UNIDENTIFIED FEMALE: I feel free when I got outside, where do like climb a tree and -- or I play with my friends. Sometimes, and imagine about life questions or inventions.


VAUSE: Thank you, like that kid on Saturday morning. I'm telling with you. OK, tell the world what freedom means to you. Share your story using #MyFreedomDay. And we'll be back after this.


[02:55:18] SESAY: Well, the fashion industry has lost an icon. Hubert de Givenchy, died Saturday at his home in France, he was 91 years old.

VAUSE: His works spanned decades, including iconic designs to some of Hollywood's biggest stars. Here's Lynda Kinkade.

LYNDA KINKADE, CNN INTERNATIONAL ANCHOR: Hubert de Givenchy was a giant of the fashion industry. His legendary career spanning more than 50 years beginning in the Golden Age of Haute Couture. Where designers catered to wealthy clients and ending in the mid-'90s, when ready to wear fashion ruled the clothing market.

It all started in 1952, where Givenchy launched his own label and a revolution in women's fashion. His first collection was built around separates, skirts, and blouses that women could mix and match. It was a novel concept at the time.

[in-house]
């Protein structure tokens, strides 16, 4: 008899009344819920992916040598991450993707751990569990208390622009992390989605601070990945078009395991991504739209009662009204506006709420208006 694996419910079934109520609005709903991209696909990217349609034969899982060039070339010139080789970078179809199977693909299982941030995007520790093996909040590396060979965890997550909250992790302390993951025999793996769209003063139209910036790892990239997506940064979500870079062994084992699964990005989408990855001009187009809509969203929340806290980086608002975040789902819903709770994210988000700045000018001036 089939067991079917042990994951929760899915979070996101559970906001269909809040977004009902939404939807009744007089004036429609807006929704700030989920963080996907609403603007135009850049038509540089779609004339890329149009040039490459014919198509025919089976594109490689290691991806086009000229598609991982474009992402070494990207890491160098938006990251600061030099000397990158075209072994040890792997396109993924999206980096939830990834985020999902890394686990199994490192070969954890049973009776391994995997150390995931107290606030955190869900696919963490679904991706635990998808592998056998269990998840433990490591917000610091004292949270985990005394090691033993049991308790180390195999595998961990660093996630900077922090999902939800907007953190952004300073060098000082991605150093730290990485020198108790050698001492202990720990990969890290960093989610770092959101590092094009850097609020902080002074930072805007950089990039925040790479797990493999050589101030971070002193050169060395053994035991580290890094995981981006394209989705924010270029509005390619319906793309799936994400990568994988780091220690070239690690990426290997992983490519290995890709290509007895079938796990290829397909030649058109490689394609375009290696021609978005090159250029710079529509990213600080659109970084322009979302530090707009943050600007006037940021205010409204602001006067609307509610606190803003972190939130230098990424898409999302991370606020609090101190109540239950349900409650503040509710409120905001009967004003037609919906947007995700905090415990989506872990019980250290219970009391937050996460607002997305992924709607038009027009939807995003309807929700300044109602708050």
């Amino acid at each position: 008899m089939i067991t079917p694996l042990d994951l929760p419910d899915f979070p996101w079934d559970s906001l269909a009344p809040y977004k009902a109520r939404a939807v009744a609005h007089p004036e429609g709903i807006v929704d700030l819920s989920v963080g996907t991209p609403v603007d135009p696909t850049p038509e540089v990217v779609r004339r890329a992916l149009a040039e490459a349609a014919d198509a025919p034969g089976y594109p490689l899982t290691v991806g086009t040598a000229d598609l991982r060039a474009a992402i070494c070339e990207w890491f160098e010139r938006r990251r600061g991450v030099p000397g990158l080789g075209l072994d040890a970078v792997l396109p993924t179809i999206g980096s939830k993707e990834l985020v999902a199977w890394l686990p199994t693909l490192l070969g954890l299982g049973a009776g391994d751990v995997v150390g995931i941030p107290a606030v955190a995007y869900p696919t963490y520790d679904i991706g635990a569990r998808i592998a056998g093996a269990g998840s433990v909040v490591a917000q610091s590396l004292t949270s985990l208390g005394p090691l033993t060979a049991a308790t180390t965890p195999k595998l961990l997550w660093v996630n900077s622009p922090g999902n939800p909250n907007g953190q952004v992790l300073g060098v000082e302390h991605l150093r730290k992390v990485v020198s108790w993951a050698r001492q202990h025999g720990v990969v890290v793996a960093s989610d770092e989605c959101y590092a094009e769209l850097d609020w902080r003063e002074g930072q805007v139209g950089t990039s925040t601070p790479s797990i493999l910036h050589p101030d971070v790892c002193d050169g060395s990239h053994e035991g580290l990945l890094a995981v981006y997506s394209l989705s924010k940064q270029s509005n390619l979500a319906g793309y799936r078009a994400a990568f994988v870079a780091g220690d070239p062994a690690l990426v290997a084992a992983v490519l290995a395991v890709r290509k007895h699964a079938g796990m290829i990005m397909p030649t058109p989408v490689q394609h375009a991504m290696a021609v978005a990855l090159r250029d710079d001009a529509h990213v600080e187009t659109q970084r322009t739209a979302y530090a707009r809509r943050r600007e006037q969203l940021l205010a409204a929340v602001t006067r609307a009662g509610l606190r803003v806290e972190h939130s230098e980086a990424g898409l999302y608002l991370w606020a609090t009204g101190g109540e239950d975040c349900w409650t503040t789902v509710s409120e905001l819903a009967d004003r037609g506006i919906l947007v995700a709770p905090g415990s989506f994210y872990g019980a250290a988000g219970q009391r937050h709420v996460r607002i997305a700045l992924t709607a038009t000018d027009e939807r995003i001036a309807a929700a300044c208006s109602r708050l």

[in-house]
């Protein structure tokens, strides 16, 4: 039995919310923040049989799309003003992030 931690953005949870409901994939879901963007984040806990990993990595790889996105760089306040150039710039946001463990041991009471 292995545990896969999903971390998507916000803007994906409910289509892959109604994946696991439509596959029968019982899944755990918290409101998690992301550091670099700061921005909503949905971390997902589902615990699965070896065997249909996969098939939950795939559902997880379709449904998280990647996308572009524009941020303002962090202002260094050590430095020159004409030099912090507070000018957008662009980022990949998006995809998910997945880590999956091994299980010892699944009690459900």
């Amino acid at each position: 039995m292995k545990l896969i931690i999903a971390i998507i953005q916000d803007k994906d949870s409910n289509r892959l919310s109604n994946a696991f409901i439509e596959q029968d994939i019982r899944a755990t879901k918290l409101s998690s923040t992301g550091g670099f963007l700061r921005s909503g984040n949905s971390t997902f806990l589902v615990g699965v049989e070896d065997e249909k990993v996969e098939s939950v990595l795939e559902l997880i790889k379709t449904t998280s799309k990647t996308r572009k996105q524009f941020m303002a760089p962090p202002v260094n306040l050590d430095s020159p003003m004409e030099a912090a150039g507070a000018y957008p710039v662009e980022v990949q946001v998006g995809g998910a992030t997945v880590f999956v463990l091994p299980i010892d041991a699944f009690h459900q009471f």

Givenchy's clothes were simple and elegant. They quickly caught the eye of some of the world's most well-heeled women. The Duchess of Windsor, wear Givenchy to her husband's funeral in 1972. He dressed Princess Grace, for her visit to the White House in 1961. And he created the wardrobe for Jackie Kennedy's State visit to France, that same year.

But his most often linked with Audrey Hepburn. They were a close friend until her death in 1993, she was his muse. He was the man responsible for some of her most Iconic look. Including the strapless organza ball gown, he created for Sabrina. And that famous little black dress for Breakfast at Tiffany.

Givenchy sold his brand into the LVMH group in 1988 and completely bowed out of the fashion business in 1995, but his legacy lives on. Today, the house of Givenchy is a thriving fashion label with the devotees and boutiques around the globe. The company released the short statement on Twitter calling its founder a gentleman who symbolized Parisian chic and elegance for more than half a century. It went on to say, he will be greatly missed. Lynda Kinkade, CNN.

SESAY: Well, passing of a fashion icon. You've been watching CNN NEWSROOM live from Los Angeles. I am Isha Sesay.

VAUSE: I'm John Vause, the news continues next with Hannah Von Jones. She is in London, she'll have all of the headlines and everything else.

SESAY: OK, enough. VAUSE: It just not.